Thursday, June 1, 2023

DDX41 germline variants causing donor cell leukemia indicate a need for further genetic workup in the context of hematopoietic stem cell transplantation – Blood Cancer Journal

Hematopoietic stem cell transplantation (HSCT) represents the standard treatment for patients with high or intermediate-2 risk (IPSS classification) myelodysplastic syndrome (MDS) and acute myeloid leukemia (AML) with intermediate or unfavorable risk (ELN classification) [1]. Despite recent progress in both induction treatment as well as conditioning regimens before transplantation and immunosuppression thereafter, relapse of MDS and AML occurs in 30–50% of patients and remains the most frequent cause of mortality. Disease relapse originates in almost all cases from residual leukemic stem cells escaping the chemotherapeutic and (allo-) immunological effects of transplantation. Rarely “relapse” actually originates from donor-derived cells. These so-called donor cell leukemias (DCL) reflect approximately 2% of AML or MDS relapses after HSCT [1].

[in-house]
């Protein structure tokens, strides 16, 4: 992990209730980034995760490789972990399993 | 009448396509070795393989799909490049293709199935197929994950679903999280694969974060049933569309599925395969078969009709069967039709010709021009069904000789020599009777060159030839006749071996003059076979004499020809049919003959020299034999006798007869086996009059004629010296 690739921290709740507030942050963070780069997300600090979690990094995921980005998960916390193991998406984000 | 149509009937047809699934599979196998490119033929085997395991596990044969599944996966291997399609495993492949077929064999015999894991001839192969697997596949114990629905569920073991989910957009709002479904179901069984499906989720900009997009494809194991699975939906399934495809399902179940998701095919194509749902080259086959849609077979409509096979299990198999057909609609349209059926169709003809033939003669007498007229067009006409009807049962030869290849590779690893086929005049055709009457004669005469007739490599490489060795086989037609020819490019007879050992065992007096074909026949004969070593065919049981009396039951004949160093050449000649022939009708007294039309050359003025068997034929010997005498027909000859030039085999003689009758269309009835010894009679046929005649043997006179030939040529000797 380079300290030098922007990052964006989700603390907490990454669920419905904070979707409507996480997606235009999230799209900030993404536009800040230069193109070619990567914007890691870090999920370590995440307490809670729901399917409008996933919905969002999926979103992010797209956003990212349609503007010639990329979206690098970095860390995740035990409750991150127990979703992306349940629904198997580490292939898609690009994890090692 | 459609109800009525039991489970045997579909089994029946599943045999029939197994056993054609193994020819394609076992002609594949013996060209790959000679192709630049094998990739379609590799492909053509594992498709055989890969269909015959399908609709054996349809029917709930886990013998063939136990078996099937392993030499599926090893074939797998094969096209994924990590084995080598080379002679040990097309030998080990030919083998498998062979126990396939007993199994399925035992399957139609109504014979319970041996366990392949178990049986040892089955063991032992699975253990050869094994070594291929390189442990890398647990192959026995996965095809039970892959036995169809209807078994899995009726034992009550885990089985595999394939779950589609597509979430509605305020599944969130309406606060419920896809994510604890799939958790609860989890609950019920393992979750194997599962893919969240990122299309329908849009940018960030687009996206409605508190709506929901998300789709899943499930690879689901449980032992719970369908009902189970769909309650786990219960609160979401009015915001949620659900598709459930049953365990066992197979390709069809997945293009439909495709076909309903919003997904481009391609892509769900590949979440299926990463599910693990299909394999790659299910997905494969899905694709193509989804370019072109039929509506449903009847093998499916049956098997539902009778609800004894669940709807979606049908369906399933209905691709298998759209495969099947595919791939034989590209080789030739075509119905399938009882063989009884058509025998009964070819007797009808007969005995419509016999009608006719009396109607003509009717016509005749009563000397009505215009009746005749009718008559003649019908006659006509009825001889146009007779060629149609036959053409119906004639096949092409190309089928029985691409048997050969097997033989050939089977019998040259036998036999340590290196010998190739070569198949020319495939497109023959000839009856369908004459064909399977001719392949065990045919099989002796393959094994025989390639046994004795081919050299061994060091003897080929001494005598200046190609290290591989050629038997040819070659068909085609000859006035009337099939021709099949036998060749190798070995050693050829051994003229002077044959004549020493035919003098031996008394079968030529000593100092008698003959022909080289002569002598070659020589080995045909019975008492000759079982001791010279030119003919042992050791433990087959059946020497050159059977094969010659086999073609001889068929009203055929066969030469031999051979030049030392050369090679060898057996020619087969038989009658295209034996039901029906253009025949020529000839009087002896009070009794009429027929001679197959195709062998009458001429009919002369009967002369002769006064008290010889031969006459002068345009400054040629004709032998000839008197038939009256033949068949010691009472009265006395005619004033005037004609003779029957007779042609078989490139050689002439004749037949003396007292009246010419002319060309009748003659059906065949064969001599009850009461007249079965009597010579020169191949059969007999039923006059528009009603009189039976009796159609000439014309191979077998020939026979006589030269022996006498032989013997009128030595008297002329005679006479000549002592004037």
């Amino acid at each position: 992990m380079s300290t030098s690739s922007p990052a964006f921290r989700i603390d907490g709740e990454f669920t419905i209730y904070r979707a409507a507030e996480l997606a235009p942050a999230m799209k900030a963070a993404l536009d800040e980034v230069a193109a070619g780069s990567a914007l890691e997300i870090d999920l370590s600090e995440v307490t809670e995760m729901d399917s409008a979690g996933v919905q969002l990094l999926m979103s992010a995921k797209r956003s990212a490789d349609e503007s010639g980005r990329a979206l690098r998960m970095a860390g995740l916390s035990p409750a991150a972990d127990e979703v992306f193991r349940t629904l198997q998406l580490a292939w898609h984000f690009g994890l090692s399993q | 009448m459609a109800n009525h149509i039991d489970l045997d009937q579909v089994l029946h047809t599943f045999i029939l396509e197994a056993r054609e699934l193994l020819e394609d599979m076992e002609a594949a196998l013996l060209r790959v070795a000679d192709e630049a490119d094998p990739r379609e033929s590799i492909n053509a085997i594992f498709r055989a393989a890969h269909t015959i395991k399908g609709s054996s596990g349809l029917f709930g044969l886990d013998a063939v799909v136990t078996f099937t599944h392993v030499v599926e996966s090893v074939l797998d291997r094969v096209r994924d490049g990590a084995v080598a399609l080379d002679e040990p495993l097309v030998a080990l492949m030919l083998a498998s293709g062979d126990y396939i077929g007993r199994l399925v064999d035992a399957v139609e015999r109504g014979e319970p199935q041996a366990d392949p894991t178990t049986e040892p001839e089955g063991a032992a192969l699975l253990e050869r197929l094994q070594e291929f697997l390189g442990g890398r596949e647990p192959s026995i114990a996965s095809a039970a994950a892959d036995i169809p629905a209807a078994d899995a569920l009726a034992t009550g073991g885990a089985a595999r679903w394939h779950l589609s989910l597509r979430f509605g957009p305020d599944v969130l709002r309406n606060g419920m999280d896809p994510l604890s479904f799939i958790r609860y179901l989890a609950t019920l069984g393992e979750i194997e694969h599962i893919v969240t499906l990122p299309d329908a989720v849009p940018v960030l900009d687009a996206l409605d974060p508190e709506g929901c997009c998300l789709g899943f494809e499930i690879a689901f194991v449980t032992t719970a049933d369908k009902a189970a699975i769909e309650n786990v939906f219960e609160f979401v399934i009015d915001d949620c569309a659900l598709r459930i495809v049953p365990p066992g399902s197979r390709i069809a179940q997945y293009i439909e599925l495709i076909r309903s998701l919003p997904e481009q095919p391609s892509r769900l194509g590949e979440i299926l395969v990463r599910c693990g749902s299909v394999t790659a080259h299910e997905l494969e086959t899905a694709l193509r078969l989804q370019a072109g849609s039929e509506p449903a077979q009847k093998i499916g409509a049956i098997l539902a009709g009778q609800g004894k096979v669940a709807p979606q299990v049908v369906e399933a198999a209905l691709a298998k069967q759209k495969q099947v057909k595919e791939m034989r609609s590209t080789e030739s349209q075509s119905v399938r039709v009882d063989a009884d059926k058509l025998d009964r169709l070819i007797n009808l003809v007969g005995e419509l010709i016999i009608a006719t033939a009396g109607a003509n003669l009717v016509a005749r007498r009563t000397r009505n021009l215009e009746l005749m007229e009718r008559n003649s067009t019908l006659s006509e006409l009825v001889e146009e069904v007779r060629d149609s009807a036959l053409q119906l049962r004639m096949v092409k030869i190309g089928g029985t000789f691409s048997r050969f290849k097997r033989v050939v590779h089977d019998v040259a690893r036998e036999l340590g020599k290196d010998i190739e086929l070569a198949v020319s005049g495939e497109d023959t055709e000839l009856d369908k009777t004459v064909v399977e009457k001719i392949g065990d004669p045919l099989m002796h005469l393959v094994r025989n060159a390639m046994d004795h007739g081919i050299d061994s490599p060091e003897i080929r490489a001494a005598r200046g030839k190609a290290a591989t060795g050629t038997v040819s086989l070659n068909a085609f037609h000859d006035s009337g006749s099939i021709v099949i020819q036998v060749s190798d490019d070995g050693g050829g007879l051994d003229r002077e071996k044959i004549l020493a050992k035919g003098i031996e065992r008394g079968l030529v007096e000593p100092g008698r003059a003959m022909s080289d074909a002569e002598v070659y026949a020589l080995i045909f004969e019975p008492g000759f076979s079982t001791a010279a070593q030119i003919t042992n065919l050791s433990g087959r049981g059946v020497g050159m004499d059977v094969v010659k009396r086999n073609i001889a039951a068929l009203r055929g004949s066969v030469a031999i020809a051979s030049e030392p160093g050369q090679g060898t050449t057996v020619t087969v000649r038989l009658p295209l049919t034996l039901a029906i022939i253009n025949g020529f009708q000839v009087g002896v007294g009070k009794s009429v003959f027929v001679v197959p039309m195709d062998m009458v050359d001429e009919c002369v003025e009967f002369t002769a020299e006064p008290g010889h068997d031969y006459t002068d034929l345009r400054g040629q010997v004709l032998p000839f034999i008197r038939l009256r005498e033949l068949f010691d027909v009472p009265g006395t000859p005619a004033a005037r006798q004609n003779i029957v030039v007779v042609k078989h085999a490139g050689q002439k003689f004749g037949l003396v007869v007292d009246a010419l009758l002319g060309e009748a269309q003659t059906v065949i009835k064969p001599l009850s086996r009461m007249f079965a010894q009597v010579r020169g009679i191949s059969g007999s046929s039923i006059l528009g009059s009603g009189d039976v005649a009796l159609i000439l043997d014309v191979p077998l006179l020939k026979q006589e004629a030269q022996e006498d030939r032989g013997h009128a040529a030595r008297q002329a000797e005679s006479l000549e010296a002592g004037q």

Following the exclusion of relevant underlying hematological and non-hematological disorders, excluding their suitability to donate stem cells, donors are being checked for matches in established HLA loci and compatibility with the recipient. However, genetic screening of the patient and, particularly, the stem cell donor for inherited predispositions towards hematopoietic stem cell disorders such as diseases like MDS or AML is currently not part of the routine clinical work up in most cancer centers, especially not in adult patients.